Almost every year for the last 14 years, I have offered a 24-hour Advent retreat of silence during the first week of December. Advent, on the liturgical calendar, is the beginning of the church year that follows the life of Christ for 12 months. This retreat felt like a perfect way to begin centering the minds of Christ-followers and provide a decent antidote, if taken, to protect against the consumerism, the commercialism and the secularism of the world that surrounds us. It’s easy to be sucked into all that, if we’re not careful.
For me, the Advent retreat is always a gift of love. I generally come home after it ends, physically blasted from hauling and designing and interacting. Nothing in my home speaks of Christmas, and often, by early December here in Chicago, some early snow and dropping temperatures mean that the barrel by the mailbox, which I always decorate, including some message for passersby, will be frozen. This fall, corn shocks and wild grasses, dried allium heads and pumpkins and gourds and three signs proclaiming “Count Your Blessings” and “Give Thanks” adorned the barrel beneath the postal box. As I anticipated, two snowfalls have come this year, and the weather is 10 degrees outside. Everything is frozen, and I will have to carry buckets of boiling water across the street in order to dislodge the now rather sad-looking arrangement.
This year, we held four (four!—what were we thinking?) 8-hour Advent retreats of silence in the 1920s restored barn-house of my daughter and son-in-law, Melissa and Doug Timberlake. Something about this place embraces people. It has been beautifully decorated with garage-sale finds. The high lofts (which are great for people to tuck into and to go deeply into silence) lift the eyes. There are all kinds of nooks and crannies where people can sit and be still, where they can follow the guided instructions we work hard to create, where they can pray and listen in the silence.
However, it takes about a month to hang Christmas decorations in this huge place. Since we are not going to a retreat center with paid staff—crews that set up and tear down and clean up after the retreatants leave—we are the ones on whom all this work lands (and more so, on my daughter, Melissa, and her family, since this is their home).
For our recent retreats, treats needed to be prepared and arranged on two coffee-and-tea bars, and a hot-chocolate center in the basement needed to be readied with homemade cookies (everything gluten-free due to guests’ dietary constraints), carafes to hold hot milk, and various kinds of powered chocolate to make the drinks.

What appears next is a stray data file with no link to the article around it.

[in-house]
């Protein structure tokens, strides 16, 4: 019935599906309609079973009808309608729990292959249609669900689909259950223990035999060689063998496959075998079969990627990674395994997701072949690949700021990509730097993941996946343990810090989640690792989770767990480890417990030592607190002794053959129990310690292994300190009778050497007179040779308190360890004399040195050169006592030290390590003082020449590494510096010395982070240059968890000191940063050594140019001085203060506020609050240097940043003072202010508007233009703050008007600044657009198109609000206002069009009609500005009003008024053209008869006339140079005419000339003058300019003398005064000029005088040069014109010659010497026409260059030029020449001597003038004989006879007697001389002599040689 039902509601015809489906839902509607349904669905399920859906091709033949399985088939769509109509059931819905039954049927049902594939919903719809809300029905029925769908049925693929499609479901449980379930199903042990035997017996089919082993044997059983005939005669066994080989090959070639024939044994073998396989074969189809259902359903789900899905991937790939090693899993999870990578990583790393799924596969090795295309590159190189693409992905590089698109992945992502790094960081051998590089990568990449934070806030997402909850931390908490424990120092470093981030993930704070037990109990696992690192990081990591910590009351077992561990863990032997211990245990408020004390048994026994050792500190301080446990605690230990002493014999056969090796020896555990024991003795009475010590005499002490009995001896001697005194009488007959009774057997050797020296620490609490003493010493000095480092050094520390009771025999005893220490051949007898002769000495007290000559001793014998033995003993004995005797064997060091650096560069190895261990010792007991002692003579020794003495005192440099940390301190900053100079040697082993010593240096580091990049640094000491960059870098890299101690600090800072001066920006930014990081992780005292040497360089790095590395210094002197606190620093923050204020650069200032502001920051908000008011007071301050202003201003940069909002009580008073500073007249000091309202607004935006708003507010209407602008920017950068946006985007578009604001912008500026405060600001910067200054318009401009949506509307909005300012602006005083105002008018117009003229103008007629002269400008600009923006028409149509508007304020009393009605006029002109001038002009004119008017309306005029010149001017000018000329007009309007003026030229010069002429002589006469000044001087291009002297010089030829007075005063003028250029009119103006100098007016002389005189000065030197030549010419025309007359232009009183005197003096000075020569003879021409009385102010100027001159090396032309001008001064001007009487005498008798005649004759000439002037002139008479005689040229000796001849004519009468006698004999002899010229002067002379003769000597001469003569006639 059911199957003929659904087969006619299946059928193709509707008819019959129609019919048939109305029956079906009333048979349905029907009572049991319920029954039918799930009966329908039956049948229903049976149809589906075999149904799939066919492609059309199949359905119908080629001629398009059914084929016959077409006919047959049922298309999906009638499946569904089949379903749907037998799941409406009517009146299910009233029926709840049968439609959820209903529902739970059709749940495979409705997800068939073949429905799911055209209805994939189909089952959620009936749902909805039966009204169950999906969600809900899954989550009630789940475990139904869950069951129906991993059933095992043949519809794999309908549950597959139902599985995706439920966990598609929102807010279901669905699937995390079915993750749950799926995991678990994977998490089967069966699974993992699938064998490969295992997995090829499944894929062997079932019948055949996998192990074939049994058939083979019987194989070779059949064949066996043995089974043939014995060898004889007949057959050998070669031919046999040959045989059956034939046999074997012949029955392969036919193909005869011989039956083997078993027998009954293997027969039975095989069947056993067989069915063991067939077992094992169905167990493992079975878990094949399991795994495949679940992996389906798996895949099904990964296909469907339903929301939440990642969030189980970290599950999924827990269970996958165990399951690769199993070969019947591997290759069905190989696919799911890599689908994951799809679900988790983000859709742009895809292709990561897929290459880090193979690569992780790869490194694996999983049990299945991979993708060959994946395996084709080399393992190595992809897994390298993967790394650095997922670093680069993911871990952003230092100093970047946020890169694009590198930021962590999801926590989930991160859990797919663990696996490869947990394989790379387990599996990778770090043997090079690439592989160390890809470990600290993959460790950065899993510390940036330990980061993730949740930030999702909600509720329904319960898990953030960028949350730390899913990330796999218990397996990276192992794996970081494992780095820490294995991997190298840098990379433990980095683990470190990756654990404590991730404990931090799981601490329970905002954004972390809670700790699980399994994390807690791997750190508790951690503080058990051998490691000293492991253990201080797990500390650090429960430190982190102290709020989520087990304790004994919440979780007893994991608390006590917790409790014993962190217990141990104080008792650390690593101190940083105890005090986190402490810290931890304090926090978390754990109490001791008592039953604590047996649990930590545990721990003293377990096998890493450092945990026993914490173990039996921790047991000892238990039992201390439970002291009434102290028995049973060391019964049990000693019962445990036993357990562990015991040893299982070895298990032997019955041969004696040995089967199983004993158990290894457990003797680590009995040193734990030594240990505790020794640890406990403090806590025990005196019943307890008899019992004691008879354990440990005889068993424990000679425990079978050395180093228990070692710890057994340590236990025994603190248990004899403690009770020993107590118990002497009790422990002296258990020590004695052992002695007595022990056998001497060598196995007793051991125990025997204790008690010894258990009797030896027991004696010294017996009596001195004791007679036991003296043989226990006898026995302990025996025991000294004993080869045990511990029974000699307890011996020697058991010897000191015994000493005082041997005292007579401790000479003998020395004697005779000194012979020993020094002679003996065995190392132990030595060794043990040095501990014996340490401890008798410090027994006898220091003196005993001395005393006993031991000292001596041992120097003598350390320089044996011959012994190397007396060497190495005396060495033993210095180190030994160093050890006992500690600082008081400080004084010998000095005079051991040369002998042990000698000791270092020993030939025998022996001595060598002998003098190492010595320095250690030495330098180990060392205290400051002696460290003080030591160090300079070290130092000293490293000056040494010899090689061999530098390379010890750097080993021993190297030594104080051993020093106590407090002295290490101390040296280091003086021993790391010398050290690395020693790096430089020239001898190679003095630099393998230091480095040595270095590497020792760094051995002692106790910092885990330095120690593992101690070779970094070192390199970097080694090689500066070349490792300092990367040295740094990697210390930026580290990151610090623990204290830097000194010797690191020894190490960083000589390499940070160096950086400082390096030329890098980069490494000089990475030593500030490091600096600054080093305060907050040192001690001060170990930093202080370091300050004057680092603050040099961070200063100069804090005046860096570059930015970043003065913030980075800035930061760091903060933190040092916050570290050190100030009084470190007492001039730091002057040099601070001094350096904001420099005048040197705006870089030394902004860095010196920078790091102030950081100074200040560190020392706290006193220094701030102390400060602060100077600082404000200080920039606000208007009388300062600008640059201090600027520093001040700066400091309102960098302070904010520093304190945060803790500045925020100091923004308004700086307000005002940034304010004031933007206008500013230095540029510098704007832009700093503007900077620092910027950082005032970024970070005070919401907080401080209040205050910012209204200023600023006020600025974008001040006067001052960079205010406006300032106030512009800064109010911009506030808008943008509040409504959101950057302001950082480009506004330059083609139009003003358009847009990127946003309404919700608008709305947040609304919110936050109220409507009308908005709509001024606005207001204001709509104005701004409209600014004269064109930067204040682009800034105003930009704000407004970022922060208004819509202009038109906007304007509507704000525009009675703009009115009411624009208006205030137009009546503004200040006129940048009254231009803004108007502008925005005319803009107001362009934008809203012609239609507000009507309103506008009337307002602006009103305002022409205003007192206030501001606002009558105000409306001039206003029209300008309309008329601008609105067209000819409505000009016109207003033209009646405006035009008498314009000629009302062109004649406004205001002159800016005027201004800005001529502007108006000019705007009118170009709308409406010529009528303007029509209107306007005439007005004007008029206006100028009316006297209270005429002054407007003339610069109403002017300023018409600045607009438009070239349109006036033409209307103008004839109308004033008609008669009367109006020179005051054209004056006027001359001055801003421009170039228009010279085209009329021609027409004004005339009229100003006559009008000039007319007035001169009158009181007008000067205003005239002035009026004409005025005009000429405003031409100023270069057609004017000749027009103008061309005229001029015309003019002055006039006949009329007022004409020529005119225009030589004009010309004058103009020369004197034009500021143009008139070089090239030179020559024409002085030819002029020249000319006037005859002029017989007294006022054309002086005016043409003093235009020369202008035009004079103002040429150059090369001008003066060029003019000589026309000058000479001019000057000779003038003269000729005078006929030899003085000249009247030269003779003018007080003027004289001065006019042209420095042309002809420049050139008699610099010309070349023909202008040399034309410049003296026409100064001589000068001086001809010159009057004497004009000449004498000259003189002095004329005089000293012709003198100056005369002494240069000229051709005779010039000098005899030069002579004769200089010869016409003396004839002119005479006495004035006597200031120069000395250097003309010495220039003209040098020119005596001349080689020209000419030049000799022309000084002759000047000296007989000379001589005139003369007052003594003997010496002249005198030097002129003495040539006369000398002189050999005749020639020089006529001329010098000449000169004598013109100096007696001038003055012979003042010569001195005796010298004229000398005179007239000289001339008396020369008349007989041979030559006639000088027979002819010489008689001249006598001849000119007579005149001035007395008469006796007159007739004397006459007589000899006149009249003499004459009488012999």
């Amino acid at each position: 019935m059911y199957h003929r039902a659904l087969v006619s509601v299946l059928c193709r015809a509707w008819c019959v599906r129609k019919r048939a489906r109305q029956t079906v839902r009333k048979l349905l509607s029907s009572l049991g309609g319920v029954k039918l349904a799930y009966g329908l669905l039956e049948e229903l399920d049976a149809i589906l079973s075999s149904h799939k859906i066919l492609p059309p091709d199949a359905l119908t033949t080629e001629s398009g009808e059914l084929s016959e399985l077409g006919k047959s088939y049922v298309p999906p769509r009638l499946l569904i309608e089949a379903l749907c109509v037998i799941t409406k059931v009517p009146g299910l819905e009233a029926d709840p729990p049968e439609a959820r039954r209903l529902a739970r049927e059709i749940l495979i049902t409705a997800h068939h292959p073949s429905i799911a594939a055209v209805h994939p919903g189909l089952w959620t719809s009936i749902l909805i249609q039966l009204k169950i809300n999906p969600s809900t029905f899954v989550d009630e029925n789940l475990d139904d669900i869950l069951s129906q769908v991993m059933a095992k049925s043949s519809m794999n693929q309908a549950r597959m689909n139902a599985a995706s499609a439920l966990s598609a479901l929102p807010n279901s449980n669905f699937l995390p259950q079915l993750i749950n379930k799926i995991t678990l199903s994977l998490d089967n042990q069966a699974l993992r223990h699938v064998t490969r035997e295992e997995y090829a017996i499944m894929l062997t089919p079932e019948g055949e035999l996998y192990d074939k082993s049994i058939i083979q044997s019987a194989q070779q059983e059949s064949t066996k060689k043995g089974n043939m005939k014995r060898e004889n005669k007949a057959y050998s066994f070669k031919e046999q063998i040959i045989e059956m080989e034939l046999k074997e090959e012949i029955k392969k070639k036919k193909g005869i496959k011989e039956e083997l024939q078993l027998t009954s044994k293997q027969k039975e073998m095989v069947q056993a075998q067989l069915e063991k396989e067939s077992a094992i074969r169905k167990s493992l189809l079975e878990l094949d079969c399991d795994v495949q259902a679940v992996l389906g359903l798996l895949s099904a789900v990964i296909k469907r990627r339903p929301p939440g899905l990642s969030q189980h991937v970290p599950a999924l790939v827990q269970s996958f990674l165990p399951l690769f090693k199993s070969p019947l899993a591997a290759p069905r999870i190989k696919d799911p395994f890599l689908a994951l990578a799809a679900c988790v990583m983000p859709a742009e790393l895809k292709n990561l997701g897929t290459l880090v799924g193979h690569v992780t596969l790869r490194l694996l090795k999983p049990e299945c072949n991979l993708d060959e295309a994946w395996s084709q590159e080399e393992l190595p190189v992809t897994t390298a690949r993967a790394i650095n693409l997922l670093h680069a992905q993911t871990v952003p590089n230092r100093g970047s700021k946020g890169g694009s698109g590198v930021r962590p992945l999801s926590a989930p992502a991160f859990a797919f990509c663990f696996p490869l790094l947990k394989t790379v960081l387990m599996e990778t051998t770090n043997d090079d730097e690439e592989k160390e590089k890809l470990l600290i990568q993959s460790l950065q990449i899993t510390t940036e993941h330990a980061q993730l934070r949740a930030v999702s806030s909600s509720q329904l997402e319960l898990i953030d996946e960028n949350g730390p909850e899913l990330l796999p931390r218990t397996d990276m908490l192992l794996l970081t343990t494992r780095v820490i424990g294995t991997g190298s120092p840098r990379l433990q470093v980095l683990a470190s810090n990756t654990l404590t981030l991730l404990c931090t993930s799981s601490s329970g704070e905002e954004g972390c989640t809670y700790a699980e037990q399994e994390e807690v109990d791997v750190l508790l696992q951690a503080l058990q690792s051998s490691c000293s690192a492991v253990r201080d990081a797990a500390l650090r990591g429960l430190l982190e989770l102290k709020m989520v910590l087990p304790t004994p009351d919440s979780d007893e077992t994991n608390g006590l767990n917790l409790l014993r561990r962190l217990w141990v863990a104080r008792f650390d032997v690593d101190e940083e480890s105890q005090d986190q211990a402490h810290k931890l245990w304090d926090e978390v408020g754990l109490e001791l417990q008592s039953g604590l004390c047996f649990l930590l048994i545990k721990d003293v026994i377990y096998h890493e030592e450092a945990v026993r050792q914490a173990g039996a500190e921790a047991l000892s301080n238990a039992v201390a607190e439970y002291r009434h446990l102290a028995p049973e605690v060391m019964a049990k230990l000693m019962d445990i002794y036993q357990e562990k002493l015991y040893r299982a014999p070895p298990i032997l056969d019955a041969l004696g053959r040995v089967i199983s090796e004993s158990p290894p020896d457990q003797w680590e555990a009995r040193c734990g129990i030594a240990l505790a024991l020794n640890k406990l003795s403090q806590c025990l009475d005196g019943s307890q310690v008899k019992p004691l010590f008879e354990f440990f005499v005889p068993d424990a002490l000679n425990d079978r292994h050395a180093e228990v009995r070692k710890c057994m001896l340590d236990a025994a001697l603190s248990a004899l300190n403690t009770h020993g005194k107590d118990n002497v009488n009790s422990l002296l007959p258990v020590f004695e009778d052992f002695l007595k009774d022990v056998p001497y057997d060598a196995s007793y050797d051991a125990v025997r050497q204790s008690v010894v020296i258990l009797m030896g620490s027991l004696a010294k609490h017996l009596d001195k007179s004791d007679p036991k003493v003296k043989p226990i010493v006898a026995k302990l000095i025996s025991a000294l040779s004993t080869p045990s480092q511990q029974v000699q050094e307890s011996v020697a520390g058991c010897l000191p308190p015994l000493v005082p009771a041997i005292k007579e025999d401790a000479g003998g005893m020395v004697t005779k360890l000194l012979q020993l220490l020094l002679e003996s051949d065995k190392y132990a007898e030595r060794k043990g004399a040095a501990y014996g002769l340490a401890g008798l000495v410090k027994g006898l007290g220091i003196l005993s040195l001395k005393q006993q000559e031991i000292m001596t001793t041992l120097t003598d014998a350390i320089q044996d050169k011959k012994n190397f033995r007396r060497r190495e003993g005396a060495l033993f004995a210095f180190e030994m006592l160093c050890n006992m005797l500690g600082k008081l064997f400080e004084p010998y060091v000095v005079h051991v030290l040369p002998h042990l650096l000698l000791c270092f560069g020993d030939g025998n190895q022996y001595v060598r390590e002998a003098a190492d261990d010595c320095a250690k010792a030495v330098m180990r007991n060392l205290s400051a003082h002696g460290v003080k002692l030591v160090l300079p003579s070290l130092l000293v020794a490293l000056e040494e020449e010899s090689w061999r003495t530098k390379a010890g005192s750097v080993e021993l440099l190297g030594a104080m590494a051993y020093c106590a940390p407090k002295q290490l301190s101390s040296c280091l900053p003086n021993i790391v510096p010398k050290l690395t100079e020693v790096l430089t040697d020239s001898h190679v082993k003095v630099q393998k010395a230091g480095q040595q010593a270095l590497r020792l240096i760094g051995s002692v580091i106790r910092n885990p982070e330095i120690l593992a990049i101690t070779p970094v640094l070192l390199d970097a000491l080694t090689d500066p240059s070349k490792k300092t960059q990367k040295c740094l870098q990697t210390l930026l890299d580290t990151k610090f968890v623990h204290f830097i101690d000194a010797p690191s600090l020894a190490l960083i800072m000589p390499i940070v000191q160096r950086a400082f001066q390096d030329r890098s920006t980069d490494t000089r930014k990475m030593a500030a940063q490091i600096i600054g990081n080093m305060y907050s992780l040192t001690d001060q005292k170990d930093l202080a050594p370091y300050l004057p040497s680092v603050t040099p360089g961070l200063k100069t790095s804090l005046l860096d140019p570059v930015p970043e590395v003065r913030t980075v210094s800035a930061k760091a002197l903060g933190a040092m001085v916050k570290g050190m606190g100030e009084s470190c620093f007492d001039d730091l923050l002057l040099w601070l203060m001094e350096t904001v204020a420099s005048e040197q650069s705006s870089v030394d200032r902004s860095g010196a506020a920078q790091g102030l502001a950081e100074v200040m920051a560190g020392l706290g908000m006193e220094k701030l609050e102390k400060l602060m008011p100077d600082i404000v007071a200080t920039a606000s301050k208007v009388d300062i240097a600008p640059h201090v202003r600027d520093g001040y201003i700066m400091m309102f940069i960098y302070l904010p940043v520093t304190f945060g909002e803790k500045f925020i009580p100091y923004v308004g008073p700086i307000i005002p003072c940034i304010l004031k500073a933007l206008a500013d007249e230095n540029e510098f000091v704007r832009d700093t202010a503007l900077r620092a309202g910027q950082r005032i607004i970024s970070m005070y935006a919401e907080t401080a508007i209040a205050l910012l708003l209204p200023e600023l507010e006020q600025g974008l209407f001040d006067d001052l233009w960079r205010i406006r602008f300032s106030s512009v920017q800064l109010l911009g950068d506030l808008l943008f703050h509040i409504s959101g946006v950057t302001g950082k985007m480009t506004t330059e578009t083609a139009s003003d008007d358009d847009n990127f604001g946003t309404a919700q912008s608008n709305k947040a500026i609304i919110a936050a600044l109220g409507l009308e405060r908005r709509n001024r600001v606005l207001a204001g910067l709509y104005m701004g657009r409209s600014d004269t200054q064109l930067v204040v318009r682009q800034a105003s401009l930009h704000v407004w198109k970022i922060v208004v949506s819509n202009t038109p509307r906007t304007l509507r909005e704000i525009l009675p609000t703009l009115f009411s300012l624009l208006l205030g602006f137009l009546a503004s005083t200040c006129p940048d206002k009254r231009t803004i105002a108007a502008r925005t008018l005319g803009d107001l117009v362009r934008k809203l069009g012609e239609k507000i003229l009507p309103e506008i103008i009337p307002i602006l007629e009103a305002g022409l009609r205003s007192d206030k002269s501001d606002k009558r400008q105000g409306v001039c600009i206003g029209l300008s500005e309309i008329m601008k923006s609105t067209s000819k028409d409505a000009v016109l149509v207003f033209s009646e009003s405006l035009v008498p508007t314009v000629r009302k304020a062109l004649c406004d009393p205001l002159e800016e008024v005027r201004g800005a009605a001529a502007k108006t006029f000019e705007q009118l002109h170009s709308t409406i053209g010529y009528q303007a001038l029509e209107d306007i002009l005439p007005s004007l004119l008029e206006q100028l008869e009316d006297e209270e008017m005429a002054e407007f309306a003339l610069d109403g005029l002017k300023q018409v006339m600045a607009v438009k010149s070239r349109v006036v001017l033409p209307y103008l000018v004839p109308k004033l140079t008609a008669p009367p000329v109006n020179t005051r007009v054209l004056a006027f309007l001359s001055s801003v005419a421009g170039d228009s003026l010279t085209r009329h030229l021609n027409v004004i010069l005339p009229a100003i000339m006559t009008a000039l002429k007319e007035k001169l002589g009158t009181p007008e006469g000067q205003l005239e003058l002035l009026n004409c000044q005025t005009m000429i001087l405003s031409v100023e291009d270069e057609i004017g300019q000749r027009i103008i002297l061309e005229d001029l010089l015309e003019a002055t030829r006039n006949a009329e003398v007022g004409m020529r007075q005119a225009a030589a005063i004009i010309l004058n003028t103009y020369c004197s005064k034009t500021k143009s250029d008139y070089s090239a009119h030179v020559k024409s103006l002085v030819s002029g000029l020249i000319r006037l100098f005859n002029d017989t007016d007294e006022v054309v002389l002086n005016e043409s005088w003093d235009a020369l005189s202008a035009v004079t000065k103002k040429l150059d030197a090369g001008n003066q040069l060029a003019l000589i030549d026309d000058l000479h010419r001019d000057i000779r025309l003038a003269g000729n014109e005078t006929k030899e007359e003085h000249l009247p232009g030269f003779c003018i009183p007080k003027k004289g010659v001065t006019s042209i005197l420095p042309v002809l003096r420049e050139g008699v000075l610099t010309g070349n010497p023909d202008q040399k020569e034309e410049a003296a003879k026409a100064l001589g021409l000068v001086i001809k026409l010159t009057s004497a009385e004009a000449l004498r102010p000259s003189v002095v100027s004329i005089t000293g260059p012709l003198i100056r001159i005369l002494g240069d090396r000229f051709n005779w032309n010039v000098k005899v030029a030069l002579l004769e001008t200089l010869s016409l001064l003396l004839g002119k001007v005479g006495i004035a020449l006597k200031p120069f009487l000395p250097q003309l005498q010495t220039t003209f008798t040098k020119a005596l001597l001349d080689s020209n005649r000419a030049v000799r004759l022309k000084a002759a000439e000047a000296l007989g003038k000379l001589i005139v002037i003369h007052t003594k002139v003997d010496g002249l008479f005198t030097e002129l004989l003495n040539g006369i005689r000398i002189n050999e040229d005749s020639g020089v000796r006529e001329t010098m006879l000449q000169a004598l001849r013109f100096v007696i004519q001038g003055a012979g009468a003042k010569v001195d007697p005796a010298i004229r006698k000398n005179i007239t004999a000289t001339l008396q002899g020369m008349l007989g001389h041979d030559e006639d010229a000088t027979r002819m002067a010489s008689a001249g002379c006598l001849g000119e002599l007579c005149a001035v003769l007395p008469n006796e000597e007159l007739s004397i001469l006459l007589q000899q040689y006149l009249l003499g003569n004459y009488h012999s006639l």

The barn needed to be cleaned, stalls mucked—one horse and three sheep and a stall full of chickens all contributing to the task. Due to guests’ allergies, cats were stored in a room in the basement, and two Great Danes and an aging shih tzu named Supreme were temporarily kenneled at our home, some 50 minutes away, while two young-adult Timberlake grandchildren supervised this arrangement for the four days, two Thursdays and two Saturdays early in December.
Why go to all this trouble? (May I also mention that the fees for the retreat just barely covered the expenses.) It is worth the effort and the resulting fatigue when, as a retreat leader, you feel that movement of silence settle on the house and on those who are inhabiting it for eight hours, when people ooh-and-ahh about being quiet with so much surrounding beauty, when tears come due to the persuasion of the Holy Spirit and the power of the Scriptures and the chosen theme, and the reality settles in that we have so little time to simply be because of the cacophony and hurriedness of our modern living.
I went home after the first two retreats, sent the dogs back for four days before they returned again before the second stage of retreats, fought off a cold, slept for nine hours one night and took naps during the days but still felt that warm glow, which some have designated “helper’s high,” that I have felt after every Advent retreat I’ve ever offered. We may be tired from the effort, weary to the bone, but knowing that people have met with God, have heard Him speak, have faced some of their own personal dilemmas with a little more honesty due to the opportunity of uninterrupted self-reflection—that makes it all worth the time and energy and expense.